Sometimes I feel like a butterfly, flitting through life spreading joy and color. I don’t have a lot of trouble making friends. As I get older and meet more and more people, fun and easy conversation comes more naturally to me.
But, like a butterfly, I always flutter on.
I had circles of friends in Colorado, during “Annie,” at SMBI, all my volunteer hot spots in Virginia, Bridgewater College, three different Churches in Virginia, and then, most recently, people from “A Christmas Carol.” You know those groups of people you hang out with multiple times a week. How close you can get. But I always left very anticlimactically and never saw those people again.
In the off chance that I did run into one of my old buddies, it was always very strange. We had been so close, and now we hardly knew each other.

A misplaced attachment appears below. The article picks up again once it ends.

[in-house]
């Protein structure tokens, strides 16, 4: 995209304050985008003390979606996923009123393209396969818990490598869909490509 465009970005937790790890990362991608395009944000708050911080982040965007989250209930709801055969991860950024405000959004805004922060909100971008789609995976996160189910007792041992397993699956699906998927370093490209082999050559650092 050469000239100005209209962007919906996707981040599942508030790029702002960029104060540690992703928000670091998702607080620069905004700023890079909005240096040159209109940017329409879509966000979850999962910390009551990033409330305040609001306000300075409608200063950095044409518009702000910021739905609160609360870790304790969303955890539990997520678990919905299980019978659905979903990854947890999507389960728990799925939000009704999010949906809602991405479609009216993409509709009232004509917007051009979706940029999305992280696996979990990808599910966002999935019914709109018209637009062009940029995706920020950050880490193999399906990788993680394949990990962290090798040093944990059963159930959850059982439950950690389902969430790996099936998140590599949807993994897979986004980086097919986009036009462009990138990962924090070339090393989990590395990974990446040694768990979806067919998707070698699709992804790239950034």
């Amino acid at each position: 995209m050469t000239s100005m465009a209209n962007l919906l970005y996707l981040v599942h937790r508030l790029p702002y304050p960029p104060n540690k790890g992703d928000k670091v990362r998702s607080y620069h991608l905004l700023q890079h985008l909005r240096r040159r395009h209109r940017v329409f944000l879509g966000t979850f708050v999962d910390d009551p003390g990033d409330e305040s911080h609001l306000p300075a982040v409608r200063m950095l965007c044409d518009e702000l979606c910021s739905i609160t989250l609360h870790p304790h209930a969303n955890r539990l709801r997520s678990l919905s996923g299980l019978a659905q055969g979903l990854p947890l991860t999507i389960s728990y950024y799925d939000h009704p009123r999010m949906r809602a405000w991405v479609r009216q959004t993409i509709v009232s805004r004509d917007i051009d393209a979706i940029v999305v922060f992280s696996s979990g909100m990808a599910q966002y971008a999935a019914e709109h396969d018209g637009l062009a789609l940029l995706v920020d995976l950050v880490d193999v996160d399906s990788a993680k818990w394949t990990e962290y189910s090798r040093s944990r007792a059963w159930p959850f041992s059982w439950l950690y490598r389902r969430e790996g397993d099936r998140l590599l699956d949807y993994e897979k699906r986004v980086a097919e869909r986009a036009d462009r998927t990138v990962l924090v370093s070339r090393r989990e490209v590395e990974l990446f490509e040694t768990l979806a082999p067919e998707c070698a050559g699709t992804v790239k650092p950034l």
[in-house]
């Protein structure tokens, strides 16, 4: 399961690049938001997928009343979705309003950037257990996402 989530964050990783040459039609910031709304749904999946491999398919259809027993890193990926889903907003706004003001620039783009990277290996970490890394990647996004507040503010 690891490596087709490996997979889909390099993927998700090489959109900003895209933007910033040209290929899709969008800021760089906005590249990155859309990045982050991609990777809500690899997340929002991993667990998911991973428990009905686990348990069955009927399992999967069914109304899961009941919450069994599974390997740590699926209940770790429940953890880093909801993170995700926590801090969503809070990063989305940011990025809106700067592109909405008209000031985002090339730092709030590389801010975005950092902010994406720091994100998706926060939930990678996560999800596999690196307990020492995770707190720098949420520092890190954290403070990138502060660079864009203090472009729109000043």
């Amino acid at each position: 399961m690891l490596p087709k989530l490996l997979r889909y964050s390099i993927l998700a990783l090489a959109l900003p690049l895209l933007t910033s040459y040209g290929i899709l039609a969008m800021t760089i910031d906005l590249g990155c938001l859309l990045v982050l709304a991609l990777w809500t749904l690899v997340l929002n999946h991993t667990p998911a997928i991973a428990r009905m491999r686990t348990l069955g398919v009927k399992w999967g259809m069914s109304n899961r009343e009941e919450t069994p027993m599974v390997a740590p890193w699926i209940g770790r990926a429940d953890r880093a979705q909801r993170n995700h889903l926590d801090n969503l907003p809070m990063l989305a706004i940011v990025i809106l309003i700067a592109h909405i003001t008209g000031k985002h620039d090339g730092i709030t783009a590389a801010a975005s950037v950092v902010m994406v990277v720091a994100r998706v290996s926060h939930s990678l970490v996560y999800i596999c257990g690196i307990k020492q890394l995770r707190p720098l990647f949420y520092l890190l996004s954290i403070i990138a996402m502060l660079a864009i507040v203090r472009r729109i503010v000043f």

It’s hard to know where you belong in that sort of world.
My friend Esta told me once that you have to really work hard to keep up a long-distance friendship. I guess she would know, because she’s done it multiple times. And I guess that perhaps I could have kept more friends than I did, had I tried harder. In any case, I stayed friends with her.
As for the others, I stuck them away in a box in my head and tried not to think about them. All of them, approximately twelve separate groups of people, shoved in that box once I had left for good.
I guess it is a coping mechanism. Or maybe it’s just called “moving on,” or “not dwelling on the past.” But sometimes the box bursts open unexpectedly, and I spend the night crying over all those lost friendships.